There has been a lively debate amongst political theorists about whether certain liberal concepts of democracy are so idealized that they lack relevance to `real' politics. Echoing these debates, Lois McNay examines in this book some theories of radical democracy and argues that they too tend to rely on troubling abstractions - or what she terms `socially weightless' thinking. They often propose ideas of the political that are so far removed from the logic of everyday practice that, ultimately, their supposed emancipatory potential is thrown into question.
Radical democrats frequently maintain that what distinguishes their ideas of the political from others is the fundamental concern with unmasking and challenging unrecognized forms of inequality and domination that distort everyday life. But this supposed attentiveness to power is undermined by the invocation of rarefied models of political action that treat agency as an unproblematic given and overlook certain features of the embodied experience of oppression. The tendency of radical democrats to define democratic agency in terms of dynamics of perpetual flux, mobility and agonism passes over too swiftly the way in which objective structures of oppression are often taken into the body as subjective dispositions, leaving individuals with the feeling that they are unable to do little more than endure a state of affairs beyond their control.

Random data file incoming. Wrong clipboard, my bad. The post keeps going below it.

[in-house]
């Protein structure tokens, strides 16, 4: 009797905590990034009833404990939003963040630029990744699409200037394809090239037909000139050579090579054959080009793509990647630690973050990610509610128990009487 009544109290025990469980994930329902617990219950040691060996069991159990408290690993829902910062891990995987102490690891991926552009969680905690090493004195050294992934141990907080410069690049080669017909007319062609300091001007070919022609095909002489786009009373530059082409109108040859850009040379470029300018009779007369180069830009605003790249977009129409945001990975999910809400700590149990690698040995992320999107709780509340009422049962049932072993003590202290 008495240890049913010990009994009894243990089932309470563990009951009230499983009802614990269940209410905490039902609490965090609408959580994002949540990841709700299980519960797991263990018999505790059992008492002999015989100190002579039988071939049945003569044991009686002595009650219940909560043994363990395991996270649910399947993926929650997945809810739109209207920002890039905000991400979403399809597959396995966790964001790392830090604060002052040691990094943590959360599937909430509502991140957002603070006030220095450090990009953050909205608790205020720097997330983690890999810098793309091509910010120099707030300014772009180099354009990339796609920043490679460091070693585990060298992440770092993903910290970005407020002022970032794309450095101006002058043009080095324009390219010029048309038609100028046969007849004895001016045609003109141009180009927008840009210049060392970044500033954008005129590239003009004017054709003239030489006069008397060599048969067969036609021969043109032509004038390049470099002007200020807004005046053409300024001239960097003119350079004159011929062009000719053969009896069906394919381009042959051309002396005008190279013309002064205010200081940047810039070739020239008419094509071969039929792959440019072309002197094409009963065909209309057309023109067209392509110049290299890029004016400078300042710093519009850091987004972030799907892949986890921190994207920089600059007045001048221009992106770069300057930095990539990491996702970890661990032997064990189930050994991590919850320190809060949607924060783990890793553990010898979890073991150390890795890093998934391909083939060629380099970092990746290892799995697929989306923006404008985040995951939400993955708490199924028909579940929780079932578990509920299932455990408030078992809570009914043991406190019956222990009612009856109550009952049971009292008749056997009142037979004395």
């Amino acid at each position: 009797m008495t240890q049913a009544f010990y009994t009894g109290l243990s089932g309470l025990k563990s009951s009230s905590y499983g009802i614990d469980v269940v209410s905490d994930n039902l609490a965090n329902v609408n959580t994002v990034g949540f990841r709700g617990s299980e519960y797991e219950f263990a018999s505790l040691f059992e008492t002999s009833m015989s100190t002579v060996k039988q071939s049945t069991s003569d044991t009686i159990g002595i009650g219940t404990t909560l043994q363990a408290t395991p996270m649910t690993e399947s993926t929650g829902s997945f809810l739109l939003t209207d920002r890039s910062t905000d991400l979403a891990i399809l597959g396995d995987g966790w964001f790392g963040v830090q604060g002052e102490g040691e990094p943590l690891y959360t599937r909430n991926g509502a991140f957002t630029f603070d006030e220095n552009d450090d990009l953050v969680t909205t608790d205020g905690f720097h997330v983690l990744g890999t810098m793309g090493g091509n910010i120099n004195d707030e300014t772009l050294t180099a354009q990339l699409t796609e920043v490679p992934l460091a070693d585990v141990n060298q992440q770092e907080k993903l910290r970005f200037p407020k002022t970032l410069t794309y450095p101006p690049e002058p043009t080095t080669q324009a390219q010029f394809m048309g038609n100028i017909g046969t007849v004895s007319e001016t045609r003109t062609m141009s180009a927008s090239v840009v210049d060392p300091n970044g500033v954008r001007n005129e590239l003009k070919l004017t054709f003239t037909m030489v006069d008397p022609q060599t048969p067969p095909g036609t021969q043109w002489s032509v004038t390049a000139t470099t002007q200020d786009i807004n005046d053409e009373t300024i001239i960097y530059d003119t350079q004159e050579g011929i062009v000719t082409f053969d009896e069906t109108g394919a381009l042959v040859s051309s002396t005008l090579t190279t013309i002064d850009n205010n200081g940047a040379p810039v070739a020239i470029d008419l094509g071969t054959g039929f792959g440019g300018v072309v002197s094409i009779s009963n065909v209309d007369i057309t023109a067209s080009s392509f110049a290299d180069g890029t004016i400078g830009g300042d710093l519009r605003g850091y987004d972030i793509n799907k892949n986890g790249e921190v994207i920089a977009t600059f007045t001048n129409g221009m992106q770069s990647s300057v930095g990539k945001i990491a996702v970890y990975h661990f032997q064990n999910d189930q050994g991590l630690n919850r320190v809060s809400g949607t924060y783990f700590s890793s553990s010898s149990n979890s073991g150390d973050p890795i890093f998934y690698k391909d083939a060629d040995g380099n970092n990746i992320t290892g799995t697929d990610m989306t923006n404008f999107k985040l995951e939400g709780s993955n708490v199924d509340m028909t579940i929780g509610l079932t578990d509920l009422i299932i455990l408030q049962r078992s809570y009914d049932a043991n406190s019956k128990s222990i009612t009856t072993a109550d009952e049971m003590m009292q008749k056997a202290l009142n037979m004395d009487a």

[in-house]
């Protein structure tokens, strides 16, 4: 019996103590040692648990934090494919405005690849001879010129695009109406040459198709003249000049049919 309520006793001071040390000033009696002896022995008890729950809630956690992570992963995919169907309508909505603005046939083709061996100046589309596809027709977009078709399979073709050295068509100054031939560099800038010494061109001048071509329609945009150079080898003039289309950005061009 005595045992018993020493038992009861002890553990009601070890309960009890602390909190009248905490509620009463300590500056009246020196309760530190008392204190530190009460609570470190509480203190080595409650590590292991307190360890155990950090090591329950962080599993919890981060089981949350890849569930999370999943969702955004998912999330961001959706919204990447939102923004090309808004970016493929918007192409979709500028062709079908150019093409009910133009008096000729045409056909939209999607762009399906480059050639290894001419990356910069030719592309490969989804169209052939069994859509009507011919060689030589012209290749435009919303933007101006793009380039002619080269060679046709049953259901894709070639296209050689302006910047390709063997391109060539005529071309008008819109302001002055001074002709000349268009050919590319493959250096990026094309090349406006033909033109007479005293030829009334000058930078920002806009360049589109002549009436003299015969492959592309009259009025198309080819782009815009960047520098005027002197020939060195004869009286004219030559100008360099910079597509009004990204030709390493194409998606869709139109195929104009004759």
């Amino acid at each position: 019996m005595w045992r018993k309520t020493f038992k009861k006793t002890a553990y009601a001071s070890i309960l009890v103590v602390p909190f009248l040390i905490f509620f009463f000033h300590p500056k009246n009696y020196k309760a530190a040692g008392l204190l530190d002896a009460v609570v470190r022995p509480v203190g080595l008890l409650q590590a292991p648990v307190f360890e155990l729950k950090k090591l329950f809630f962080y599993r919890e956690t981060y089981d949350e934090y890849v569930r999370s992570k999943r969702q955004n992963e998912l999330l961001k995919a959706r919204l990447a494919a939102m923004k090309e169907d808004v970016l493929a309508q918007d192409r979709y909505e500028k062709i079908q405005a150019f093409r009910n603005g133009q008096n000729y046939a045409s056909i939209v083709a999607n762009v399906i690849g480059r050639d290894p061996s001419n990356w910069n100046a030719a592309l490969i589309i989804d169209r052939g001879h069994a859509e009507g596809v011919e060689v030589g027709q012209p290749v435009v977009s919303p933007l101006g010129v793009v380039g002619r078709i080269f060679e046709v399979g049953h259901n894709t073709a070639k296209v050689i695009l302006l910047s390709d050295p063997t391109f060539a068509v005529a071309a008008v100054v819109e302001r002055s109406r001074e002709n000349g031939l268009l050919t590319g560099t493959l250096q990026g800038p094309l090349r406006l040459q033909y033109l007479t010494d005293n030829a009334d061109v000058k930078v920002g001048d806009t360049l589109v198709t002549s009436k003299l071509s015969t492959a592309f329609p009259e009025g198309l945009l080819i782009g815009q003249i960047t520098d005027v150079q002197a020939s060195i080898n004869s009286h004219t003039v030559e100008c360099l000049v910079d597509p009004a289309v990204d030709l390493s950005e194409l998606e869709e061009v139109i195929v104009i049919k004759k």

Drawing on the work of Adorno, Bourdieu and Honneth, amongst others, McNay argues that in order to make good the critique of power, radical democratic theory should attend more closely to a phenomenology of negative social experience and what it can reveal about the social conditions necessary for effective political agency.